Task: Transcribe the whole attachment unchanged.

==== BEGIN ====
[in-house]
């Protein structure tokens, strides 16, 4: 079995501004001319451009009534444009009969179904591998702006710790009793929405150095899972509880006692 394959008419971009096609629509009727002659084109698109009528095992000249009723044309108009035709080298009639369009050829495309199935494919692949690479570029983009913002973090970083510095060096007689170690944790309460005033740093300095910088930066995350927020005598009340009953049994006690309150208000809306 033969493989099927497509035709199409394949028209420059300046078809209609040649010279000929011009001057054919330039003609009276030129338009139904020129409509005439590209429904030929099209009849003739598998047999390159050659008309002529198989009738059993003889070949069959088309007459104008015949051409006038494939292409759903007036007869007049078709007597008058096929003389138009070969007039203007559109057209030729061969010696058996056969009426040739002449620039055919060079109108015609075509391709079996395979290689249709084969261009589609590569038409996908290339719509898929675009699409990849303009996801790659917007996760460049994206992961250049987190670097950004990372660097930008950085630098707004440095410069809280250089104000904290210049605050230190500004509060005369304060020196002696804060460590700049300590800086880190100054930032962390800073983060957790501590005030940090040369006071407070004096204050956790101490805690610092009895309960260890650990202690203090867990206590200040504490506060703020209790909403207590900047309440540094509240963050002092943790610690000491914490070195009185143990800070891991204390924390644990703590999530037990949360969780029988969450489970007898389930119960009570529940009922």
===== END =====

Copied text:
[in-house]
């Protein structure tokens, strides 16, 4: 079995501004001319451009009534444009009969179904591998702006710790009793929405150095899972509880006692 394959008419971009096609629509009727002659084109698109009528095992000249009723044309108009035709080298009639369009050829495309199935494919692949690479570029983009913002973090970083510095060096007689170690944790309460005033740093300095910088930066995350927020005598009340009953049994006690309150208000809306 033969493989099927497509035709199409394949028209420059300046078809209609040649010279000929011009001057054919330039003609009276030129338009139904020129409509005439590209429904030929099209009849003739598998047999390159050659008309002529198989009738059993003889070949069959088309007459104008015949051409006038494939292409759903007036007869007049078709007597008058096929003389138009070969007039203007559109057209030729061969010696058996056969009426040739002449620039055919060079109108015609075509391709079996395979290689249709084969261009589609590569038409996908290339719509898929675009699409990849303009996801790659917007996760460049994206992961250049987190670097950004990372660097930008950085630098707004440095410069809280250089104000904290210049605050230190500004509060005369304060020196002696804060460590700049300590800086880190100054930032962390800073983060957790501590005030940090040369006071407070004096204050956790101490805690610092009895309960260890650990202690203090867990206590200040504490506060703020209790909403207590900047309440540094509240963050002092943790610690000491914490070195009185143990800070891991204390924390644990703590999530037990949360969780029988969450489970007898389930119960009570529940009922």